Review 3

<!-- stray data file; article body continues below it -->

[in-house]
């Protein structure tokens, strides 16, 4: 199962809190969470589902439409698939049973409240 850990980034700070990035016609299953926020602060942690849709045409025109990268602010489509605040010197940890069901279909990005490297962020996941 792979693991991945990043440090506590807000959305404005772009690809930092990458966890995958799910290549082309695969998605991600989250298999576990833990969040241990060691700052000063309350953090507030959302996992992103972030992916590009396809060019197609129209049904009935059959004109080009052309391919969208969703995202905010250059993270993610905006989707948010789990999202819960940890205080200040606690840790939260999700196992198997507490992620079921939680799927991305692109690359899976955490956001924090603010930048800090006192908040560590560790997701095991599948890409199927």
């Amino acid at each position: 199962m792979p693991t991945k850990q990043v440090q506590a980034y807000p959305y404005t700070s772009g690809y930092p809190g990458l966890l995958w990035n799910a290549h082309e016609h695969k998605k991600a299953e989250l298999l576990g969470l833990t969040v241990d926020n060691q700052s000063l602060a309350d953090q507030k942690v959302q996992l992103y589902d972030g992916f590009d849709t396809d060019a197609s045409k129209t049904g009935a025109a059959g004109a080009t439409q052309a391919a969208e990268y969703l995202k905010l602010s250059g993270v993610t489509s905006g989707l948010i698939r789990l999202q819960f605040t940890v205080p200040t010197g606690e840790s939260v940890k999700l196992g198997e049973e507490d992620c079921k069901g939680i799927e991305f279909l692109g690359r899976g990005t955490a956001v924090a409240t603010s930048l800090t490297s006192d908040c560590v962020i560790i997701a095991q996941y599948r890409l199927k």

***************** Specific comments ***************** (*) III.A - this section is the hardest to read and contains multiple variables that were not introduced. My take home message from this section was "I have no idea how stiffness can be computed but I believe it can...." (*) A figure describing the set of orientations opposite to the direction of pn -> pn' would be helpfull (*) Algorithm 1 - why do we need to sample an endpoint? One endpoint is connected to the already-extruded structure. Shouldn't we always extrude from that point? (*) I found the discussion at the end of VII.A meaningless since it is only related to the proof that is only provided in the supplumentary material and is not part of the paper. (*) Fig 6 is hard to understand, the values are in fonts so small that they are useless ***************** Typos ***************** (*) page 2, left column: "might is a lower-dimensional submanifold" -> "might be a lower-dimensional submanifold" (*) page 2, right column: "element element" -> "element" (*) Section W, Figure X, Algorithm Y, Definition Z should have a capital S, F, A and D, respectively. (*) Definition 3 has an extra period. (*) Page 5 left column: "moving in a forward direction proves to advantageous for satisfying the stiffness constraint." -> "moving in a forward direction proves to be advantageous for satisfying the stiffness constraint." (*) Page 7 left column: "extrusion planning simply requires a identifying a totally-ordered subset" -> "extrusion planning simply requires identifying a totally-ordered subset" (*) Last sentence of first paragraph in section VIII - missing period before "We". ***************** References ***************** (*) Sometimes hyperlinks are embedded and sometimes they are given as urls. (*) Sometimes conference names are given with and sometimes without abbreviations (29 vs 45) (*) Ref 29, {RRT-Connect} -> RRT-Connect (*) Sometimes ISBN and / or doi values are provided and sometimes they are not.